The Florence Immigrant & Refugee Rights Project provides free legal services to people, including unaccompanied children, in immigration custody in Arizona. 86% of detained people go through immigration removal proceedings without legal representation because of poverty. The Florence Project strives for all immigrants facing removal to have access to counsel, to understand their rights, and to be treated fairly and humanely.
The Florence Project was founded in the 1980s in response to Central American immigrants, who have no rights to public defense, trying to navigate the US legal process on their own after crossing the Arizona-Mexico border attempting to flee persecution. Through the years they have expanded their programing to include focused asylum case support, empowerment models to help people represent themselves more effectively, and legal services for unaccompanied minors. They also expanded to address social service needs for clients and training for public defenders.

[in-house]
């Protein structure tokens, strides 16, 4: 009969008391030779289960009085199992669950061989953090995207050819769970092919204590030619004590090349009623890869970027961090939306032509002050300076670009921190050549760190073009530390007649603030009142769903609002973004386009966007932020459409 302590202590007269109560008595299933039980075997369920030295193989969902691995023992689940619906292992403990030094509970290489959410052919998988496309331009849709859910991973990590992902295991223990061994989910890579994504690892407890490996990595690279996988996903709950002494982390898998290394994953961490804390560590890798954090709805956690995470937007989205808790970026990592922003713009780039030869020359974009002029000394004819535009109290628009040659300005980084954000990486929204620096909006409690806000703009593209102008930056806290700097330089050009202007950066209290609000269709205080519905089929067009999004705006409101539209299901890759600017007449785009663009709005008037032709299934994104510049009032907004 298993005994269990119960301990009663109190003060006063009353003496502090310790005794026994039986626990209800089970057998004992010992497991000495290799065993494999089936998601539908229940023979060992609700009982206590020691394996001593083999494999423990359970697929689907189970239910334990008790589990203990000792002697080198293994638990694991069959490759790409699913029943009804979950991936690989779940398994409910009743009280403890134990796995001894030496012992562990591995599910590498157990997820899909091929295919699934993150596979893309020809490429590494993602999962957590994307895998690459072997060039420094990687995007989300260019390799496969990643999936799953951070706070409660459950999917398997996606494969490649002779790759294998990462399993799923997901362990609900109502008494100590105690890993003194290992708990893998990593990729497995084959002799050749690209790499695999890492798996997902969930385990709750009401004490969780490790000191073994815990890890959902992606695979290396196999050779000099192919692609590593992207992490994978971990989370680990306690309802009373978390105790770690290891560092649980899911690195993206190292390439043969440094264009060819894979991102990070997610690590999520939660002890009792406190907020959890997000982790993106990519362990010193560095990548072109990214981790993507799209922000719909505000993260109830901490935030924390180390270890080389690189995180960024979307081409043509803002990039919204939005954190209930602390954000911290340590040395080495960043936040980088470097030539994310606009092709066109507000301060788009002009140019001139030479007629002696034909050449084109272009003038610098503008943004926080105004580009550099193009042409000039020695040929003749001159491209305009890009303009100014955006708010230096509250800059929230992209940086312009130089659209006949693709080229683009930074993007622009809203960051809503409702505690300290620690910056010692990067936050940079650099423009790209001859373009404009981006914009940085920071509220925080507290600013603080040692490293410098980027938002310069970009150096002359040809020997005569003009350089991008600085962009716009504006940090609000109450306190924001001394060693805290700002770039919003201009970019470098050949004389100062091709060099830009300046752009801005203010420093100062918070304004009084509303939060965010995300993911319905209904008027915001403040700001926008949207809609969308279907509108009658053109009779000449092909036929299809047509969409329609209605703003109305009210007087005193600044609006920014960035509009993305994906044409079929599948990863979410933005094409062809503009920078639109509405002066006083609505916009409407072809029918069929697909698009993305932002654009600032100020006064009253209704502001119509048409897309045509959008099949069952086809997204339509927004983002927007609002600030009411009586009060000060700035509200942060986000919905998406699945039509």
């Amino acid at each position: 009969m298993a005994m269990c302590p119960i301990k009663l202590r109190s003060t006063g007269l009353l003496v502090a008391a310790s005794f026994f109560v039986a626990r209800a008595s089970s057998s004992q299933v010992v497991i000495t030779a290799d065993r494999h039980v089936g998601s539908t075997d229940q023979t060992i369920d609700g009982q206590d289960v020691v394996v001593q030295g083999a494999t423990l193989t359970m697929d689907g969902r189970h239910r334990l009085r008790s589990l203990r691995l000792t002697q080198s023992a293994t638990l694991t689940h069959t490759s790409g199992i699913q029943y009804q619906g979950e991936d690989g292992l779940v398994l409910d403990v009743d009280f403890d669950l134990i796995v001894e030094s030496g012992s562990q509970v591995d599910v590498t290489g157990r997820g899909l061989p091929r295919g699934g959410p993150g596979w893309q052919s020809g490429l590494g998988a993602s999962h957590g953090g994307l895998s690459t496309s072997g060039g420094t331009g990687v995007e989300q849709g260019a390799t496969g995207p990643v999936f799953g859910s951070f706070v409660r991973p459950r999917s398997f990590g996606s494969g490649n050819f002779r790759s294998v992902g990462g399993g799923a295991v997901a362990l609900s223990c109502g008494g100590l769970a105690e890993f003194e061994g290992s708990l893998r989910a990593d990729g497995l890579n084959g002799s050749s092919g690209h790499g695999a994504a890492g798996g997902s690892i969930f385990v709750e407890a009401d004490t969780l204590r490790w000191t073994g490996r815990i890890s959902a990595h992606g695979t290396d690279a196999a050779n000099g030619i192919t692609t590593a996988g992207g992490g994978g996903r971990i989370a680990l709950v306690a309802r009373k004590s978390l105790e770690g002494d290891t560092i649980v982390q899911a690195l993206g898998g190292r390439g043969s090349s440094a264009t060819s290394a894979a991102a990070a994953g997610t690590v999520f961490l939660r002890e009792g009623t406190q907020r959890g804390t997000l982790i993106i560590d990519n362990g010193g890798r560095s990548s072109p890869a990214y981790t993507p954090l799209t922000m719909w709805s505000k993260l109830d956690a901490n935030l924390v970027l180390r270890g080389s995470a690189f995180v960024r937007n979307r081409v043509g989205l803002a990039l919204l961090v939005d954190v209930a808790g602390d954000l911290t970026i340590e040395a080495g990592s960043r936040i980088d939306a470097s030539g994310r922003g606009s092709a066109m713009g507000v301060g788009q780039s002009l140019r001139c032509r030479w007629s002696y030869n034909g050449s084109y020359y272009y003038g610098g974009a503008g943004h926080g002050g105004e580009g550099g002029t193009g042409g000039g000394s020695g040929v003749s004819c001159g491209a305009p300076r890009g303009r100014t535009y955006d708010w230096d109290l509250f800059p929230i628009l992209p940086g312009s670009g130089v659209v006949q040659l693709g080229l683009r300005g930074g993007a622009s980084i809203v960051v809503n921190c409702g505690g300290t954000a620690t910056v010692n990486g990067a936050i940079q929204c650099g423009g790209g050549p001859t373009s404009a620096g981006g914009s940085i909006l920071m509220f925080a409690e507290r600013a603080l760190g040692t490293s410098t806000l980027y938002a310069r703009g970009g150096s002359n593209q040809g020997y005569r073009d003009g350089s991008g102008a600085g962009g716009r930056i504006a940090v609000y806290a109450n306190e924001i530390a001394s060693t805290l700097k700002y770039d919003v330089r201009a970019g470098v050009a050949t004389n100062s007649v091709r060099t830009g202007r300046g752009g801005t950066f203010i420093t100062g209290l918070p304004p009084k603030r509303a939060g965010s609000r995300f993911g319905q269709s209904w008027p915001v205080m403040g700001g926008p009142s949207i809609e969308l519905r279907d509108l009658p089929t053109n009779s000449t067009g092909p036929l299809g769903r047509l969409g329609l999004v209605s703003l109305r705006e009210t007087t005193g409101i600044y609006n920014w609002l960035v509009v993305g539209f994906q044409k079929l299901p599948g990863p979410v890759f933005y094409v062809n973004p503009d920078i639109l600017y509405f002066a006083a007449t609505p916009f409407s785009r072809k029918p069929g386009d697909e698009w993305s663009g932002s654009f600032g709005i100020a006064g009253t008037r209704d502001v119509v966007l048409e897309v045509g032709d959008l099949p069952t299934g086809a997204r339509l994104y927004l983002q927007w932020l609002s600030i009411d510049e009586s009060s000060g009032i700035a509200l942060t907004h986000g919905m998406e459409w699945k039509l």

The Florence Project was a beneficiary of FBB’s Call to Action: Family Separation at the Border. They are featured again as the Human Rights beneficiary this year because the family separation crisis is complex, ongoing, and a blatant human rights violation. The Florence Project is a leader on this issue with 20 years of experience supporting detained children in deportation proceedings.
Amnesty International: USA: Policy of separating children from parents is nothing short of torture
New York Times: Taking Migrant Children From Parents Is Illegal, U.N. Tells U.S.
Human Rights Watch: US Reaches Agreement in Family Separation Cases